On Tuesday, some flights deplaned from the A Concourse into the new facility. In early May, some flights arriving from the S Concourse will deplane to the facility via an aerial walkway, and starting May 10, all international arrivals will utilize the IAF. 

As far as design, Cooper said customers can expect big changes. 

“The difference in what people will see going into customs is unbelievably dramatic,” he said. “The No. 1 thing they are going to see is how much space there is — it’s more than four times the size of the old space. If you’ve been here before and you’ve been through the old, cramped space from the 1970s, it’s like walking into the modern day.”

The facility had a private reveal in March. In the coming weeks, the airport will test all operations before full opening. Overall, the airport says, travelers can expect shorter wait times, more international-capable gates, new amenities (more restrooms, a pet relief area and a nursing suite), and, hopefully, faster clearance through customs.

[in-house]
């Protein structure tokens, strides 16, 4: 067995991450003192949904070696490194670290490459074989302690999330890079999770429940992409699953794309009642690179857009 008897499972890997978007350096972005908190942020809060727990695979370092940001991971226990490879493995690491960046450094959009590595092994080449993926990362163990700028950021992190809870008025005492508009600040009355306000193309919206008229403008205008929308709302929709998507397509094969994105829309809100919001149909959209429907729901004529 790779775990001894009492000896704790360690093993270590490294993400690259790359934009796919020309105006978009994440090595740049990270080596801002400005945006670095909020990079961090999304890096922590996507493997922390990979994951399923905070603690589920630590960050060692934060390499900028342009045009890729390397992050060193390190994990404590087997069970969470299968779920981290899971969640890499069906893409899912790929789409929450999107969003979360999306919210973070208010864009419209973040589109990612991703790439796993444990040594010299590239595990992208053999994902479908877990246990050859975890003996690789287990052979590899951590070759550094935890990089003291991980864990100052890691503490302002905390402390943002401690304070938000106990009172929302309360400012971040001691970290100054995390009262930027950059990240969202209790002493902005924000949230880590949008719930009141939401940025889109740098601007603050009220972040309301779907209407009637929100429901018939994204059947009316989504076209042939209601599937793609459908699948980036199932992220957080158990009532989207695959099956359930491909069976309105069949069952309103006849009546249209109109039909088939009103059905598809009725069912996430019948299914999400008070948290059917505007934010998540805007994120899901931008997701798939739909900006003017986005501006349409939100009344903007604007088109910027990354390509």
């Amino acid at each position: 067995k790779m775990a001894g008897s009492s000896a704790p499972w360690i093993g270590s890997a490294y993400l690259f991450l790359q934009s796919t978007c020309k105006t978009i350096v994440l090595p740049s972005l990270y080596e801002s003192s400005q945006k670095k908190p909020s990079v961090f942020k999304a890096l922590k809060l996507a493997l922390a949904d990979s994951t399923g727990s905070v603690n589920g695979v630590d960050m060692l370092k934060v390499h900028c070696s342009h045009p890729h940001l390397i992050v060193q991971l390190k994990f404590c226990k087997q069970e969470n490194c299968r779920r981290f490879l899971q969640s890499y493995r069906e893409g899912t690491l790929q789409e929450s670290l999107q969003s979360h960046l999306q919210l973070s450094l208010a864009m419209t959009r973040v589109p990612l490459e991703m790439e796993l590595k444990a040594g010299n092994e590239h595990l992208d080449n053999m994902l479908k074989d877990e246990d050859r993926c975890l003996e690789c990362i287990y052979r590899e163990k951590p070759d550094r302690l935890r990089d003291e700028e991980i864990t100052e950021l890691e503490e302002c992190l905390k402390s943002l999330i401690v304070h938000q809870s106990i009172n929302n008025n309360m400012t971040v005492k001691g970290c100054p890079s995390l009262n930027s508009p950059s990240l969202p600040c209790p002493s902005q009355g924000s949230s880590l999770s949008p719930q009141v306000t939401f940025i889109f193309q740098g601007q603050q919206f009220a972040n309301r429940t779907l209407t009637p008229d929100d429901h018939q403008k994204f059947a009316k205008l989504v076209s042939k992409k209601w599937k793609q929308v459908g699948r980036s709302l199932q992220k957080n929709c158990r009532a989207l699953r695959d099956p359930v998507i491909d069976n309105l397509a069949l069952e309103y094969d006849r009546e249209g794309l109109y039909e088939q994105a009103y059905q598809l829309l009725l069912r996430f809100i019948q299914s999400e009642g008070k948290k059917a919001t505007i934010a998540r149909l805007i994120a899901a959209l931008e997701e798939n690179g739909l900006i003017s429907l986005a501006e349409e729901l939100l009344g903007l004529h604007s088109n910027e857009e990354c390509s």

The 450,000-square-foot facility streamlines arrivals in several ways, chiefly by eliminating the need for a train ride. Previously, passengers arriving on an international flight went through customs control in the South Satellite, picked up their bags, then went through security again; connecting passengers went through another security checkpoint, while Seattle-bound travelers dropped off most of their bags to take a train to the main terminal, where they picked them up a final time before leaving the airport. 

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Seattle will be the first major airport to implement Customs and Border Protection’s “Bag First” process, in which travelers will pick up their bags before going to passport control. From there, connecting passengers will go through a Transportation Security Administration checkpoint to continue their travels while those whose trip ends in Seattle will go directly into the main terminal arrivals hall.